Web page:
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Council response to the BBC’s Three Girls drama

19 May 2017

Exploitation is never the victim's fault

Steve Rumbelow, the chief executive of Rochdale Borough Council, who joined the organisation in 2014, said: "There has been a fundamental change in attitudes from the top to the bottom of the town hall.

"I can genuinely say in Rochdale today, and every day, what happened to those girls, and the hurt caused to those girls, is in our minds, because that is the best way we can ensure we will not let victims down again.

"The fundamental change we have made is the treatment that young people get from staff. If a young person comes to us today saying they have been abused they will be taken seriously.

"We can never allow ourselves to be blasé. It's really important we keep moving forward. These abhorrent people are out there now, trying to figure out new ways to abuse children. We can never lose sight of that."

Gail Hopper, the director children's services at Rochdale Borough Council, said: "Child sexual abuse and exploitation affects every area of the country in many forms. In Rochdale all agencies accepted their part in letting down children and young people and agreed to take action to ensure that no similar failures happened again. We can demonstrate that has happened.

"We have worked hard to raise awareness across organisations to train practitioners, put the right systems and support in place to ensure that more offenders are caught, children are safeguarded and people from all walks of life better understand how to recognise, prevent and deal with abuse.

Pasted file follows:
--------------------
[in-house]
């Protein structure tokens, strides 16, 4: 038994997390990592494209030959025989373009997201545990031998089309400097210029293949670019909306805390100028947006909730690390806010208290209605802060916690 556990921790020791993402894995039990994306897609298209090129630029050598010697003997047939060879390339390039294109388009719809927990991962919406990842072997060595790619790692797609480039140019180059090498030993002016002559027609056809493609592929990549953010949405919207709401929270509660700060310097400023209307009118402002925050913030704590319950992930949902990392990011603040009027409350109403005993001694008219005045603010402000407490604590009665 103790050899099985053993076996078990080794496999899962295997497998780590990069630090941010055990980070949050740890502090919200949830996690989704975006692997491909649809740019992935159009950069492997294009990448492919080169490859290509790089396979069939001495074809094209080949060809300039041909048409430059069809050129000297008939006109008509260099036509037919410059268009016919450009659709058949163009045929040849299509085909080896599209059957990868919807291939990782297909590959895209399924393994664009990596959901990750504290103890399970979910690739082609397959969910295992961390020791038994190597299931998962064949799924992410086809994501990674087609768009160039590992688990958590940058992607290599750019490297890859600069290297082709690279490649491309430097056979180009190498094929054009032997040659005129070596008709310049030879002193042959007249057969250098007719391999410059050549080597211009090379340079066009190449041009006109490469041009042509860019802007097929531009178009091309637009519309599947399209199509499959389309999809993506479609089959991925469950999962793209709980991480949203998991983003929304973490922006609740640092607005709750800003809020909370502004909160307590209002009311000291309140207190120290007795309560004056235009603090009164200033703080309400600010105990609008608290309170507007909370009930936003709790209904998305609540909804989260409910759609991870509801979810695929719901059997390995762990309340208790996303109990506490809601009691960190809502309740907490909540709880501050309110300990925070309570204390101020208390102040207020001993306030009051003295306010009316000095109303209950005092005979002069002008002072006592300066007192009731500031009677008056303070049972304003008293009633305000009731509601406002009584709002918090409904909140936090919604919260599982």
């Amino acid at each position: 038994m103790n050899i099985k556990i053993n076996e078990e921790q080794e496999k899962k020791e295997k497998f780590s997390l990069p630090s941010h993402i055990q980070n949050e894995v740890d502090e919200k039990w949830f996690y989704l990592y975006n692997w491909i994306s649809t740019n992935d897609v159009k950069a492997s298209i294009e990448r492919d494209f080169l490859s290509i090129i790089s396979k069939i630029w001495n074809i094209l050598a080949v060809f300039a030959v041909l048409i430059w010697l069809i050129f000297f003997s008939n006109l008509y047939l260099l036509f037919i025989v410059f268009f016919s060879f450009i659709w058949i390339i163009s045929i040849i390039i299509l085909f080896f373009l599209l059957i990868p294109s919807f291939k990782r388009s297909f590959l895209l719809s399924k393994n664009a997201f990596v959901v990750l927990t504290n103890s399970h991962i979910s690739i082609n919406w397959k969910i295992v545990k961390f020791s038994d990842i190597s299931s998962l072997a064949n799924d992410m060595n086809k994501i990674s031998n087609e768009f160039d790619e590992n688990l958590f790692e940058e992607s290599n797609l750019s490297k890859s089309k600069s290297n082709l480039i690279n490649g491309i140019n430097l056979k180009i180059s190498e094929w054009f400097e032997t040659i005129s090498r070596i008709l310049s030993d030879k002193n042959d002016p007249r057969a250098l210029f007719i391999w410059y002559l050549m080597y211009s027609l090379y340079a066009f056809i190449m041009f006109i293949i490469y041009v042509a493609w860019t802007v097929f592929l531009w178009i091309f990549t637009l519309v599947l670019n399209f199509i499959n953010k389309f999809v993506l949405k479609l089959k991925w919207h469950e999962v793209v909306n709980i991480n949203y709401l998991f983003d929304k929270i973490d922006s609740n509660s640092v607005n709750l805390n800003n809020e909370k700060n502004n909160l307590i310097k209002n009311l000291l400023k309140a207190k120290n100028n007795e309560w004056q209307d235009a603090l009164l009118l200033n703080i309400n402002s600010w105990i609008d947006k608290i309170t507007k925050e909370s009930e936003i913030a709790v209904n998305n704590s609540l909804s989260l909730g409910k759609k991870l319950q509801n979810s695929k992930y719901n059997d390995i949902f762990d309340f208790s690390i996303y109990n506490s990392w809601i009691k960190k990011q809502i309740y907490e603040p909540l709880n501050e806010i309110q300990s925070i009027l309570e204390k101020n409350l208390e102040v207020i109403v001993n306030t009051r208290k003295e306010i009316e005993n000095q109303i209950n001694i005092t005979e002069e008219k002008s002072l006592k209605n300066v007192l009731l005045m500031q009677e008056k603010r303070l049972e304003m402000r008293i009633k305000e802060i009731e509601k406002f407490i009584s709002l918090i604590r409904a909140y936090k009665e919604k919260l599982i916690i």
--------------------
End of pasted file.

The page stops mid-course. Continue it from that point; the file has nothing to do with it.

"Our multi-agency team, Sunrise, along with other specialist teams in Greater Manchester Police (GMP), have helped to bring offenders from historic and current cases to justice, resulting in more than 200 years of jail sentences being handed down since 2012. Rochdale is now seen as an area that others can learn from and we regularly share our knowledge and experience with professionals from other parts of the country.

"Greater Manchester's It's Not Okay campaign has helped to develop and improve quality working across the region by setting consistent standards, measuring performance, communicating messages and building on innovation that is widely shared.

"We remain resolute as a partnership in Rochdale to work together to share information, expertise and best practice in tackling child sexual exploitation, as well as safeguarding and promoting the welfare of children and young people.

"Everyone should stay alert to the signs that young people in any area can be exploited. We encourage those with even the smallest piece of information or concern to share it with police or their local child sexual exploitation team."

If anyone has been affected by the issues raised in the BBC drama or has any information to share, they should contact the Sunrise team on 0161 856 1734 or

You can also visit It's not okay to find out more information, including services available to residents.